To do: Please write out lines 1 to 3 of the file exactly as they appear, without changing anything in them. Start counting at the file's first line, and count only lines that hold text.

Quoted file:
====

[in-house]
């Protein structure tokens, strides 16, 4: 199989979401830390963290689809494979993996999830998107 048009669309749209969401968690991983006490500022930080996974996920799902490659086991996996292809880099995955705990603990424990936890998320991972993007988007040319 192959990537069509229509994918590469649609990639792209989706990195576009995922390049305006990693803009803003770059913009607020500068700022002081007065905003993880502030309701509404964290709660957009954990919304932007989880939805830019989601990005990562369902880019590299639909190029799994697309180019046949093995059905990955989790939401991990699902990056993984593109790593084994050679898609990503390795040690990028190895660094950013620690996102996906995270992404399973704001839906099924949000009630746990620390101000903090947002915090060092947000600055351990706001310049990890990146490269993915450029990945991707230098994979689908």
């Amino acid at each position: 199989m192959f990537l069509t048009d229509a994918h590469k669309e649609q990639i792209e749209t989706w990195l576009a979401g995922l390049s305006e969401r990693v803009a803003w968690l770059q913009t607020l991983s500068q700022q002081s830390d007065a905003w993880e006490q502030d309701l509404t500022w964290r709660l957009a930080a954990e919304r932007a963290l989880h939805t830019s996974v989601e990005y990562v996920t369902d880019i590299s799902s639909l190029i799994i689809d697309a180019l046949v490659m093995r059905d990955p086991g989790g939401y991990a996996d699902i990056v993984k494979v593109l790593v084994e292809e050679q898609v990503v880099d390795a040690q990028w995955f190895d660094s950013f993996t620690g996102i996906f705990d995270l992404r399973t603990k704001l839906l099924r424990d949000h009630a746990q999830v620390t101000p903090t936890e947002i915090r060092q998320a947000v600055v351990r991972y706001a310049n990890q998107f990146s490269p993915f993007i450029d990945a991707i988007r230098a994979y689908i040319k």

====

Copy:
[in-house]
């Protein structure tokens, strides 16, 4: 199989979401830390963290689809494979993996999830998107 048009669309749209969401968690991983006490500022930080996974996920799902490659086991996996292809880099995955705990603990424990936890998320991972993007988007040319 192959990537069509229509994918590469649609990639792209989706990195576009995922390049305006990693803009803003770059913009607020500068700022002081007065905003993880502030309701509404964290709660957009954990919304932007989880939805830019989601990005990562369902880019590299639909190029799994697309180019046949093995059905990955989790939401991990699902990056993984593109790593084994050679898609990503390795040690990028190895660094950013620690996102996906995270992404399973704001839906099924949000009630746990620390101000903090947002915090060092947000600055351990706001310049990890990146490269993915450029990945991707230098994979689908």
């Amino acid at each position: 199989m192959f990537l069509t048009d229509a994918h590469k669309e649609q990639i792209e749209t989706w990195l576009a979401g995922l390049s305006e969401r990693v803009a803003w968690l770059q913009t607020l991983s500068q700022q002081s830390d007065a905003w993880e006490q502030d309701l509404t500022w964290r709660l957009a930080a954990e919304r932007a963290l989880h939805t830019s996974v989601e990005y990562v996920t369902d880019i590299s799902s639909l190029i799994i689809d697309a180019l046949v490659m093995r059905d990955p086991g989790g939401y991990a996996d699902i990056v993984k494979v593109l790593v084994e292809e050679q898609v990503v880099d390795a040690q990028w995955f190895d660094s950013f993996t620690g996102i996906f705990d995270l992404r399973t603990k704001l839906l099924r424990d949000h009630a746990q999830v620390t101000p903090t936890e947002i915090r060092q998320a947000v600055v351990r991972y706001a310049n990890q998107f990146s490269p993915f993007i450029d990945a991707i988007r230098a994979y689908i040319k």